Of all the brain types, yours has the most balance.
You are able to see all sides to most problems and are a good problem solver.
You need time to work out your thoughts, but you don't get stuck in bad thinking patterns.
You tend to spend a lot of time thinking about the future, philosophy, and relationships (both personal and intellectual).
But why would any woman want to?
It's true that Israeli women -- some of them -- serve in the IDF, and there are a few [very few] in combat units, but Israel's situation is not the same as the US's, and the vast majority of Israel's women soldiers serve in support capacities. The Curly-Haired Monster, for example, was in charge of kitchen hygiene and water purification in a Palestinian detainee camp on the Egyptian border, and once the camp commandant realized that she was not only pretty but had reasonable English and could be very charming, he put her in charge of taking the Red Cross representatives on their twice-monthly tours of the camp. [the other daughter chose to do national service instead, and worked in an HMO clinic where she had her rump pinched and got indecent proposals from the ancient geezers who came for daily blood sugar and blood pressure checks. The old ladies tried to make shidduchim for her with their grandsons. Eventually my daughter said she probably would have found Palestinian terrorists more entertaining]
Antigonos has lived for almost thirty-five years in Jerusalem, and is by profession a Certified Nurse Midwife for 40 years, [just retired in the spring of 2012] in three countries, with an interest in history, Judaism, embroidery and other handcrafts, cooking, and suffers from intense curiosity about the world in general, a generalized cynicism and, occasionally a certain ennui, if not depression, about the way things are turning out.
OLEH: an immigrant to Israel. The root of the word comes from the verb "to ascend". The plural is "olim". A female is an "olah", and a bunch of female immigrants is "olot".
YORED: an emigrant from Israel. The word means "to descend". Plural is "yordim".
MA'ABARA: pl. "ma'abarot". Tent cities which were built as transit camps in the years immediately following Israel's independence, as nearly two million Holocaust survivors and Jews from Arab countries arrived, often only with the clothes they wore.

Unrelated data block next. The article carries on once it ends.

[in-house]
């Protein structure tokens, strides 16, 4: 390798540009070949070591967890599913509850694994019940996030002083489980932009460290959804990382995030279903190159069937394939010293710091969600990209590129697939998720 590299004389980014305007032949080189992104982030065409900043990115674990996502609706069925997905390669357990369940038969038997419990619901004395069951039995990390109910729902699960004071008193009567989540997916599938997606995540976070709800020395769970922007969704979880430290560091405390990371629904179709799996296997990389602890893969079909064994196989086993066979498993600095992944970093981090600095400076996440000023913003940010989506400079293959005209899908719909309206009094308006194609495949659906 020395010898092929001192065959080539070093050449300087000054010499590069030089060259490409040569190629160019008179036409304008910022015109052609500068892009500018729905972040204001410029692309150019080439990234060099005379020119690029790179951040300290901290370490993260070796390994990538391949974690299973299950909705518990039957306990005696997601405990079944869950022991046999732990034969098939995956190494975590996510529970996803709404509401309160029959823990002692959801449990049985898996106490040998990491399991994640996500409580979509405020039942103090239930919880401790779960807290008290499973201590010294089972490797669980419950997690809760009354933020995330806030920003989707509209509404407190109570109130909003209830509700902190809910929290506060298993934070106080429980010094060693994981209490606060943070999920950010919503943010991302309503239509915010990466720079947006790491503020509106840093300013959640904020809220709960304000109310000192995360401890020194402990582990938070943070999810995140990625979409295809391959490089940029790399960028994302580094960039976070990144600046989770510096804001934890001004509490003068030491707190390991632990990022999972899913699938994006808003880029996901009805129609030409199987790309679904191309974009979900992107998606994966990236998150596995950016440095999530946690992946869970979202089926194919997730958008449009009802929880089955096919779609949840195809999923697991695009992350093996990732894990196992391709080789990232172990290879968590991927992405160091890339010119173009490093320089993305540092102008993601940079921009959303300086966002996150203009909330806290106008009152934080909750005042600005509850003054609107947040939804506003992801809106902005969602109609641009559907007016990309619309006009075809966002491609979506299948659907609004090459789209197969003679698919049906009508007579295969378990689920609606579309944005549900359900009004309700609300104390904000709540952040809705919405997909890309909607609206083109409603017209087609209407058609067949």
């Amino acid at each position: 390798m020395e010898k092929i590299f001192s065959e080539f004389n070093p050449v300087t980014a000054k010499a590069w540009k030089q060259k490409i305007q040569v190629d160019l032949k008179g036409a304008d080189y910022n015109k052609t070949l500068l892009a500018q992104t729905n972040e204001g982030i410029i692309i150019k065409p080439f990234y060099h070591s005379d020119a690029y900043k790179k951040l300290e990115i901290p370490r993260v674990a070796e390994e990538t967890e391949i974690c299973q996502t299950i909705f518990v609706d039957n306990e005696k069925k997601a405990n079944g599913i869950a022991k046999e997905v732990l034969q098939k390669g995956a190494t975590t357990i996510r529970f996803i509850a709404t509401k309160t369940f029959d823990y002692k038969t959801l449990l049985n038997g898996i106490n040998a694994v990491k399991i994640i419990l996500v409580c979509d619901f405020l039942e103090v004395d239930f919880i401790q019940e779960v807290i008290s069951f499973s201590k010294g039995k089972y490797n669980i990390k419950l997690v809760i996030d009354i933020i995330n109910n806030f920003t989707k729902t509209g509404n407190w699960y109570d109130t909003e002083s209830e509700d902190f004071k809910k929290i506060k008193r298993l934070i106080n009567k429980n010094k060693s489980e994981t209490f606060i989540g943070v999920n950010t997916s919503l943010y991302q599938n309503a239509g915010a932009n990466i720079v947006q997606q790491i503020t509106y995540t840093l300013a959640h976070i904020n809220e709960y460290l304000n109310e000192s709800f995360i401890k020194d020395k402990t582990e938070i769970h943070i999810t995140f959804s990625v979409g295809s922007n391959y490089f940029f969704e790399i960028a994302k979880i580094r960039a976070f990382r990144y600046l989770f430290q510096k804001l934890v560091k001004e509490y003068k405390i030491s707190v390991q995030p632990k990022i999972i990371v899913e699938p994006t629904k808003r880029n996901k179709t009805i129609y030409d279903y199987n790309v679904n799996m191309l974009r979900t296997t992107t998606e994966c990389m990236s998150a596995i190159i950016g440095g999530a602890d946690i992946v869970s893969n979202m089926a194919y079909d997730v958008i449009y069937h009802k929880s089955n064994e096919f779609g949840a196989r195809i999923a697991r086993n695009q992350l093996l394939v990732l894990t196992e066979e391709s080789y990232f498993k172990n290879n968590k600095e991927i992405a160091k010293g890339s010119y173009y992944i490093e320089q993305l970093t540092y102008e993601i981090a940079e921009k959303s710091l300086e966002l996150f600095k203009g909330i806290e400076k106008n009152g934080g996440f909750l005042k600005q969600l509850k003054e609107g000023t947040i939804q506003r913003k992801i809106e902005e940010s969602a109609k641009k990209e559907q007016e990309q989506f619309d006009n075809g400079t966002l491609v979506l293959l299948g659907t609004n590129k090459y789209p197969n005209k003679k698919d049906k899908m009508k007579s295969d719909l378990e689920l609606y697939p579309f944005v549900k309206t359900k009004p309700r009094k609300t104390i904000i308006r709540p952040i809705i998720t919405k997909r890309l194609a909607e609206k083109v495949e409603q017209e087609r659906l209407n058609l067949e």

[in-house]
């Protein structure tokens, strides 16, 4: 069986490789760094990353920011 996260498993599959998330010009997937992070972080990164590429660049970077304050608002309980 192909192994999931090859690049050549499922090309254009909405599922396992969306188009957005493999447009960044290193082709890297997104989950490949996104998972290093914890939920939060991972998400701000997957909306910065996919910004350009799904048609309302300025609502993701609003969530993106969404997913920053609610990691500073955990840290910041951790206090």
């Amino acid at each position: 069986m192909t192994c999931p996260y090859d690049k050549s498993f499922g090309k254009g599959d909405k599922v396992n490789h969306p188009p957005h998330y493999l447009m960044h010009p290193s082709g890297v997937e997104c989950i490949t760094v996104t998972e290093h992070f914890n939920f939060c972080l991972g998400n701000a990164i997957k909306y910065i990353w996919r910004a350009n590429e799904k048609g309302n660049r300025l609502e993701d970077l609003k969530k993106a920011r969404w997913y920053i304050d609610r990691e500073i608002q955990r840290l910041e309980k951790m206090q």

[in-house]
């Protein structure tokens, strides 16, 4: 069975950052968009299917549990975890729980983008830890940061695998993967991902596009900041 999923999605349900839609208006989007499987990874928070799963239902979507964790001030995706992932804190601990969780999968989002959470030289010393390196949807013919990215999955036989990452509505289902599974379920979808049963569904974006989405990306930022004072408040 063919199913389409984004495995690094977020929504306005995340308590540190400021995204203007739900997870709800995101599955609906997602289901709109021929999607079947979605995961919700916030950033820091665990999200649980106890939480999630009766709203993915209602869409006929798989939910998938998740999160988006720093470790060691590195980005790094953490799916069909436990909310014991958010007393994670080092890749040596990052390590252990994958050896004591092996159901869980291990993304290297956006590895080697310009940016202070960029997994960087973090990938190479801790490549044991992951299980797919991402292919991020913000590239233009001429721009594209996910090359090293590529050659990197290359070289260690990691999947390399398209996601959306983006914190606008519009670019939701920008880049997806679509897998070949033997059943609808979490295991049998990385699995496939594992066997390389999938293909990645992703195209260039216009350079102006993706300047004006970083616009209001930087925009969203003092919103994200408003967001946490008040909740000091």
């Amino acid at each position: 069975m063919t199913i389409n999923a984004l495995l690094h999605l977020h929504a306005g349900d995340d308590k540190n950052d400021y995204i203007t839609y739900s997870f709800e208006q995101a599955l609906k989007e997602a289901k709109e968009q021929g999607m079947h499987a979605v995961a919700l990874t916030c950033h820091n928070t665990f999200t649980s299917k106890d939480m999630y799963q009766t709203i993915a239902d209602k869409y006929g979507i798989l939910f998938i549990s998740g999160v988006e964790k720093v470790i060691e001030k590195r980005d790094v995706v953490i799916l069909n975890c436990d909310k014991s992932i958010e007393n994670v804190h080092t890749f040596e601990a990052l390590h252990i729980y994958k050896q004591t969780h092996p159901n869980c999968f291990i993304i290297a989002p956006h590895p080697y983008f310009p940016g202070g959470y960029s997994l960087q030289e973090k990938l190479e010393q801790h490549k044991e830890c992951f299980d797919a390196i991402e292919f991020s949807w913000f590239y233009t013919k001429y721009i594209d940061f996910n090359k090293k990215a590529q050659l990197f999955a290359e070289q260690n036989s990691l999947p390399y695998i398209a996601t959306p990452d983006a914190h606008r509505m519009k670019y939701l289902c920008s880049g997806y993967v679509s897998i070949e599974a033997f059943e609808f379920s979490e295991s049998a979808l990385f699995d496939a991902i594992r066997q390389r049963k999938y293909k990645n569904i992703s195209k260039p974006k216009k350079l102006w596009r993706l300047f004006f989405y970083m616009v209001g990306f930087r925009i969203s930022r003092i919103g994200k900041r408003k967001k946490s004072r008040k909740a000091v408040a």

MEDURA: pl. "medurot". Campfire.
TZENA: austerity, the name given to the period between Israel's independence and the mid 1950s, when times were very tough.
SHEMITTA: every seventh year, the land in The Land is supposed to lie fallow. Since this would lead to starvation, the ancient Sages developed a whole body of law that permitted cultivation using certain methods and/or the legal fiction that the fields in question were "sold" to a non-Jew for the year. Not all the ultra-Orthodox (virtually none of whom are farmers, and who lived for centuries in non-Jewish communities in the Diaspora where this wasn't a problem) will accept these ways around the commandment, and will only eat either imported produce or produce grown at vast expense in trays of soil raised OFF the ground (therefore not technically being grown "in" the Holy Land. Only a Jew would think of this)
CHAMETZ: literally, "leaven". It means all food which it is prohibited to have "in one's possession" during Passover. Different Jewish ethnic groups interpret this in different ways. Obviously yeast and fermented items are forbidden, but some communities will eat legumes and others will not; some will not eat anything made with matzah or matzah meal which has been in contact with water (gebrochts) like matzah balls. Some communities will eat rice, others will not.
TZITZIT: ritual fringes that males wear, often on the edges of a scapular worn under a shirt, or on the prayer shawl worn in the synagogue. There is a precise way to tie them, so that the knots and twists will add up to 613, the number of the commandments in the Torah.
LITVAK: An very Orthodox Jew from Lithuania. The foremost sage in that community, in the 19th century, was the Vilna Gaon, who excommunicated the hassidim as schismatics because of their mystic belief in their "wonder-working" rabbis. The Hassidim promptly returned the favor. "Litvaks" are noted for their minute, but rationalist, dissection of Jewish texts, and have a distinctive accent in Hebrew. The two communities both wear the black long coats (capotes), have long beards and sidelocks, and are often confused by outsiders as being the same.